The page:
I also think that a lot of Taiwanese women who date Western men generally do it because they don't want to sa jiao...and plenty of Western men pretend to be exasperated by it but secretly love it. They whine, but deep down they don't want a woman who doesn't appear to need them 
in this way. I don't really care for that sort of attitude, but hey, those guys can like what they like and I can keep my distance (honestly, I don't even want friends who view women in that way), and we're all happy.

As a Western woman, I do have to admit that while I see the cultural aspects of sa jiao and can basically tolerate it from that perspective, I do have biases and one of my biases is anti-sa jiao: I do lose a bit of respect for men who like it (Asian or Western) and for women who engage in it (Asian or Western). I should probably be more openminded, but you know, the first step is admitting your biases.

There is an obvious answer here: my female friends in Taiwan don't engage in sa jiao because I do gravitate toward women who don't act that way, and my male Taiwanese friends wouldn't be my friends if they liked coquettish women (even in friendship) or were with a woman who was jealous of their female friends (even though I am zero threat, in fact, if it were possible to be a negative-number threat I would be).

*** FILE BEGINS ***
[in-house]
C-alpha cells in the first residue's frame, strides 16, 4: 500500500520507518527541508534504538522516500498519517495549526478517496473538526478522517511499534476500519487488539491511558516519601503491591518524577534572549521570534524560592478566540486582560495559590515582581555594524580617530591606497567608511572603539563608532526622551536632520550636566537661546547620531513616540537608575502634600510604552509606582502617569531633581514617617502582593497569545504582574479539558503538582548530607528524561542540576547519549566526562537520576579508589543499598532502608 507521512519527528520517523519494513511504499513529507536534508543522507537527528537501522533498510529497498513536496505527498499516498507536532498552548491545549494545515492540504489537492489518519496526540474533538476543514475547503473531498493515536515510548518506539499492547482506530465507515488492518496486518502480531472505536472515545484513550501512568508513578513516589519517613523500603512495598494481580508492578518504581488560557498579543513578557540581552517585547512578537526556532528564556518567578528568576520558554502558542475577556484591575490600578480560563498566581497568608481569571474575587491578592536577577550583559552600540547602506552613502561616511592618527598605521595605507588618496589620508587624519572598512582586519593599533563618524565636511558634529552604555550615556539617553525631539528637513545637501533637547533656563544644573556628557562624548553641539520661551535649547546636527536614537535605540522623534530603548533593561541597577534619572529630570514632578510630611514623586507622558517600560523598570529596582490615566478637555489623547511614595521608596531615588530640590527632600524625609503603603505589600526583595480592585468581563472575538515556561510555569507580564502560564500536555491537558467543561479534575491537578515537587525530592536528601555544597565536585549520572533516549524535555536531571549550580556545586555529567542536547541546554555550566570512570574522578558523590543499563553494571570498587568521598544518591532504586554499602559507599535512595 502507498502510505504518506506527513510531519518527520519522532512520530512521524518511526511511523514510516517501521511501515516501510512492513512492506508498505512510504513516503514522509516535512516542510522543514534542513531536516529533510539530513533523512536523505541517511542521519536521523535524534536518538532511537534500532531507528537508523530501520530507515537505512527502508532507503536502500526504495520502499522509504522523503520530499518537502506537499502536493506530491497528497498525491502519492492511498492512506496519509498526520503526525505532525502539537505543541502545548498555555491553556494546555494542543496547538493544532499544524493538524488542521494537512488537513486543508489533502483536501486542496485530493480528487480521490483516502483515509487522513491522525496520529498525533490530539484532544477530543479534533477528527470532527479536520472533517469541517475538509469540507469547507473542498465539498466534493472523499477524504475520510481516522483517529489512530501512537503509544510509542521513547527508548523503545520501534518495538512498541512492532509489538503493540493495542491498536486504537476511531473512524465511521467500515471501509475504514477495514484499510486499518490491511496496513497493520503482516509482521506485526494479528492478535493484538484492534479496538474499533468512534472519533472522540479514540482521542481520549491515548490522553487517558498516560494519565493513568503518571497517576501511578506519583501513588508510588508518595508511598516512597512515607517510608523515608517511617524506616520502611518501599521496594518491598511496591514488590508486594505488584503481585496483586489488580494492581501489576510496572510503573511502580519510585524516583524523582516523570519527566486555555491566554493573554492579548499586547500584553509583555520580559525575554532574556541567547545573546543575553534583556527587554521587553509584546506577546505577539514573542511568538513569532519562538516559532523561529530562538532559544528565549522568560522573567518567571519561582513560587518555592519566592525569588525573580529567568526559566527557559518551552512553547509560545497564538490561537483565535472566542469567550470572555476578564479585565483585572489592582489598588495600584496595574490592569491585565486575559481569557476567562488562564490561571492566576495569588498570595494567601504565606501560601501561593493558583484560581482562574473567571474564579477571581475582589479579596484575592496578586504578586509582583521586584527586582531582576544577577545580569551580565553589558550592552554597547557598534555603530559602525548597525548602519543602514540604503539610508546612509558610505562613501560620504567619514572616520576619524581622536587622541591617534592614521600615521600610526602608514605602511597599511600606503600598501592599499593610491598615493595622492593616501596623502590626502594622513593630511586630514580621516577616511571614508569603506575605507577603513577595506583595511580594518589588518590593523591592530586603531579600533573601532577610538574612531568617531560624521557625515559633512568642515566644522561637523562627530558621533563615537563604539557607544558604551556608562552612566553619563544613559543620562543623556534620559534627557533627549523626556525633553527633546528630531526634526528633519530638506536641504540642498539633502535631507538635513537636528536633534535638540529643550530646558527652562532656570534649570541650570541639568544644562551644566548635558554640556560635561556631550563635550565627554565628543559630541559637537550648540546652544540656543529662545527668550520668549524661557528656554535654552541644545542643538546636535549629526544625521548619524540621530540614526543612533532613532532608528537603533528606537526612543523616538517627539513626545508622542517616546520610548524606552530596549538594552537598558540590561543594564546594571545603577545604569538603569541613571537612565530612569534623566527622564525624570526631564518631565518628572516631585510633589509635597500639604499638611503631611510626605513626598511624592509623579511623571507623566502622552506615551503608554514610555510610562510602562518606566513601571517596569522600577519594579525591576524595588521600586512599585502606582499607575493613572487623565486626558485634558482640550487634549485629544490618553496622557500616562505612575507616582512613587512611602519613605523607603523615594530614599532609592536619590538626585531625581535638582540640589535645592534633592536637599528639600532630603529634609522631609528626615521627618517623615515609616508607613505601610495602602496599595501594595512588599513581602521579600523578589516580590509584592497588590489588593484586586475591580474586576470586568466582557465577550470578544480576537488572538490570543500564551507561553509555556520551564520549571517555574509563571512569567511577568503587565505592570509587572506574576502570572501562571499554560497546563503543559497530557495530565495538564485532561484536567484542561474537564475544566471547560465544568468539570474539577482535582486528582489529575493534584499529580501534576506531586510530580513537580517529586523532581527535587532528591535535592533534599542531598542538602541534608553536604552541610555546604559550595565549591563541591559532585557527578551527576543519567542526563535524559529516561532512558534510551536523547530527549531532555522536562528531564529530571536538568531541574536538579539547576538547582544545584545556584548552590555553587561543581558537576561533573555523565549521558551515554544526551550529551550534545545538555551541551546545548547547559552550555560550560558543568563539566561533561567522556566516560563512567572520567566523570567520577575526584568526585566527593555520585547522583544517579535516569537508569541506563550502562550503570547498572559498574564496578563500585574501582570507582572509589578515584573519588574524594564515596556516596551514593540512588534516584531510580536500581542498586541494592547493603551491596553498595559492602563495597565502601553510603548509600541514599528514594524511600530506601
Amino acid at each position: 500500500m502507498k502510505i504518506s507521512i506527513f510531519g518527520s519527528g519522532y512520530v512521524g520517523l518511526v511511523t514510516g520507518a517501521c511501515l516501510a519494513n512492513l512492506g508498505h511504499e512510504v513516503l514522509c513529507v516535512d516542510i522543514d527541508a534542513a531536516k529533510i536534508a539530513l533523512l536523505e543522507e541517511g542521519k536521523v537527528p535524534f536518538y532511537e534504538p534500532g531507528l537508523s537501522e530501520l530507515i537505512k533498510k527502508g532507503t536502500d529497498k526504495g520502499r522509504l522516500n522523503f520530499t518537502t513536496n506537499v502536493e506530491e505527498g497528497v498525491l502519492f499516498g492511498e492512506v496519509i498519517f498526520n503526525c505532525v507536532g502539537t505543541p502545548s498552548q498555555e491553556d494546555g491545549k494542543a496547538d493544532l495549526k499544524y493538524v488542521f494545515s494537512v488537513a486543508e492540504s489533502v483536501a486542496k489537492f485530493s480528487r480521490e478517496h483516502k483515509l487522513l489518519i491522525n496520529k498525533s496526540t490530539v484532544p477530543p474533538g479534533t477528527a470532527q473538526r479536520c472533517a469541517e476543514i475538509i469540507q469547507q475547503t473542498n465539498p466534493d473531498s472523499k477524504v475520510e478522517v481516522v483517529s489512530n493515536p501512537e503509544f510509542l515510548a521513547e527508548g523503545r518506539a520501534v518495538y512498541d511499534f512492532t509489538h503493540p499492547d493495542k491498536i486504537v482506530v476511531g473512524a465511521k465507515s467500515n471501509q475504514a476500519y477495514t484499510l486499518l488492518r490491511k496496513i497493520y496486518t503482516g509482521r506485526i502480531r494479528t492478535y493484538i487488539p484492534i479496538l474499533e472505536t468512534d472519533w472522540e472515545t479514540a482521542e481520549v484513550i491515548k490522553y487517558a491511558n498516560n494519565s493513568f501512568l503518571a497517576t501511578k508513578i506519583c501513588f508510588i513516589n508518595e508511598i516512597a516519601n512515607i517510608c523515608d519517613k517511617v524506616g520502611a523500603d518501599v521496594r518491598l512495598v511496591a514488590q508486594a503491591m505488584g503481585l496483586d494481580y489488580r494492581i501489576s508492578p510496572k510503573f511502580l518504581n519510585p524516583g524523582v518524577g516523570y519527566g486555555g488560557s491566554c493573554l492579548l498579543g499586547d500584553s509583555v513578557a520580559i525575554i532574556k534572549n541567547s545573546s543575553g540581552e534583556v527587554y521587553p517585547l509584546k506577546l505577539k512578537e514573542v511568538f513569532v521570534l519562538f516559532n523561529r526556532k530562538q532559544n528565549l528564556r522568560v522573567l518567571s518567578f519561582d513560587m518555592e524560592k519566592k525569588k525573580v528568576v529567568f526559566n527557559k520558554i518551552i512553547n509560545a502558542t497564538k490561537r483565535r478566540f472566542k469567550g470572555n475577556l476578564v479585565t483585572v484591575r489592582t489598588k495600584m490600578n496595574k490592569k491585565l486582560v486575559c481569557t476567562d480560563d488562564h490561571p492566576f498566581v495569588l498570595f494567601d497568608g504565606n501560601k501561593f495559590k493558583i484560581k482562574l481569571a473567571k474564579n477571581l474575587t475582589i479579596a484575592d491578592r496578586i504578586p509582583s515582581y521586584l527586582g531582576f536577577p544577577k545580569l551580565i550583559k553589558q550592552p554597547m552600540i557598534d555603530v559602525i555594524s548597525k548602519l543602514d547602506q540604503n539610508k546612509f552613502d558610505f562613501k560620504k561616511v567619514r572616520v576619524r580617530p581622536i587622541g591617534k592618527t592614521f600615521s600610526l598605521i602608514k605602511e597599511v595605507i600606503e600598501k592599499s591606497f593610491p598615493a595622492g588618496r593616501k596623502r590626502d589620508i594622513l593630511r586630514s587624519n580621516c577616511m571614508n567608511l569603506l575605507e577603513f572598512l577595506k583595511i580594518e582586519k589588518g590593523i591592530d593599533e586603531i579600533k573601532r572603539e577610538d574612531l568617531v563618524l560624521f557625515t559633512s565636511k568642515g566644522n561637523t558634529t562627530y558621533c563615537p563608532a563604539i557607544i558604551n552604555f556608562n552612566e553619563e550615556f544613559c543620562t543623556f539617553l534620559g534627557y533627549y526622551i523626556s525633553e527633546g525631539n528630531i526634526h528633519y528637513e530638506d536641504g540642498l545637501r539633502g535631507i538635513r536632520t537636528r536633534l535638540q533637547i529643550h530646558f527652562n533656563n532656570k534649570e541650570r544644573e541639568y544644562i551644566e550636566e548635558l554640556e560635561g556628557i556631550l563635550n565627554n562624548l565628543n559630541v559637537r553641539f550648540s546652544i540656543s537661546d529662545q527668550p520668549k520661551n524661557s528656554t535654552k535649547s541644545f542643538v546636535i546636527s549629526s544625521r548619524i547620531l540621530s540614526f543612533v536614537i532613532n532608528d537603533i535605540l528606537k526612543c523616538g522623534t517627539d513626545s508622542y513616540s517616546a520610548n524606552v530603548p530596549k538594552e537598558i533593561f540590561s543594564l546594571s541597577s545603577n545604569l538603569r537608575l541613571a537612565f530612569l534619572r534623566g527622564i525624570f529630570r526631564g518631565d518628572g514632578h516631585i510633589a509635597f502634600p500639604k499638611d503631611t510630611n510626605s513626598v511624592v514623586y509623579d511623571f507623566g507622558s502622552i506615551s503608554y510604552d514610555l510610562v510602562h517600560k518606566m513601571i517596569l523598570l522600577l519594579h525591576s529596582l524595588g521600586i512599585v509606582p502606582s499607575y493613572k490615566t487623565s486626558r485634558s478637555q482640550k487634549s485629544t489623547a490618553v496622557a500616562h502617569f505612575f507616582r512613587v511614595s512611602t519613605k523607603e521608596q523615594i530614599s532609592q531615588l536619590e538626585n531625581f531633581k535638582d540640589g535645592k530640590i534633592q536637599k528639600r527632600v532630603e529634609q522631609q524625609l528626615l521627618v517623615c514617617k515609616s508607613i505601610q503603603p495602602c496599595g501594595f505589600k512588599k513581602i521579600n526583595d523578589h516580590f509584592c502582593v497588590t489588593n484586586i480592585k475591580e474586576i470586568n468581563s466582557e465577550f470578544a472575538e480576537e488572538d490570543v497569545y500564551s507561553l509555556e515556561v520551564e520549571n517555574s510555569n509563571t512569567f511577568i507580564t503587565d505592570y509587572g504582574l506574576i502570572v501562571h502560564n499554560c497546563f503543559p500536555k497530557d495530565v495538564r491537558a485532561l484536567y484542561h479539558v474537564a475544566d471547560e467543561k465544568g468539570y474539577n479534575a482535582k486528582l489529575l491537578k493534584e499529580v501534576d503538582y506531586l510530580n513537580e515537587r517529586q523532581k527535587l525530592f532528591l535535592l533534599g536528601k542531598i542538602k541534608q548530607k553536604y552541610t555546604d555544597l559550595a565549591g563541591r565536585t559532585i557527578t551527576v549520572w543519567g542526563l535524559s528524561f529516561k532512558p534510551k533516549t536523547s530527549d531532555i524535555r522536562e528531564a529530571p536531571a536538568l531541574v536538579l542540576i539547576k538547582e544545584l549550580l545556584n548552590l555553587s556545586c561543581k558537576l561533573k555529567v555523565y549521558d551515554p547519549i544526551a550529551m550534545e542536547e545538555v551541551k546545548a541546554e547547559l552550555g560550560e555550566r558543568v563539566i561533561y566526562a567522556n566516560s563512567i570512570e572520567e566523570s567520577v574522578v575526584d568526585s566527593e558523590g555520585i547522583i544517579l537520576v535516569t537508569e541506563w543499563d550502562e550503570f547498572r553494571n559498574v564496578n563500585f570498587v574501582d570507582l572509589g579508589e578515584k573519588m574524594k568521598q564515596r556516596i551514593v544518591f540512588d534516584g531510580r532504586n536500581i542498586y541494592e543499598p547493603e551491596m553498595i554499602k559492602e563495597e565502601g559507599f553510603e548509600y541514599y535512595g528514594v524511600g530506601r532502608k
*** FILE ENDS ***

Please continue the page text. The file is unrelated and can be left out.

The article mentions that needing a man and not being too independent are considered "positives" in Chinese culture - although again, I am around so many women in Taiwan who are not needy but are independent, and they've been doing just fine in the dating world - I'd like to see sa jiao die a natural death not because it's considered "wrong" to be coquettish, but because it stops being considered a good thing for a woman to act (or be) needy, clingy or dependent...because it's not a good thing.

If my friends are anything to go by,  already dying.

Monday, July 23, 2012

Taipei Wine & Gourmet Food Expo 2012

Honestly this one tasted like licking the butthole of a civet cat. Not that I'd know what that tastes like. It was a like a "civet cat butthole licking fantasy", if you will.
Taipei is a fantastic city for the sorts of big-venue "come and get a discount" expos that draw average consumers (unlike where I'm from, where you'd generally be a huge gung-ho hobbyist, dedicated pro or industry specialist if you were to actually go to something like that). When I have the time, I love "expo surfing" the various trade shows and events that pass through Xinyi and Nangang's exhibition spaces.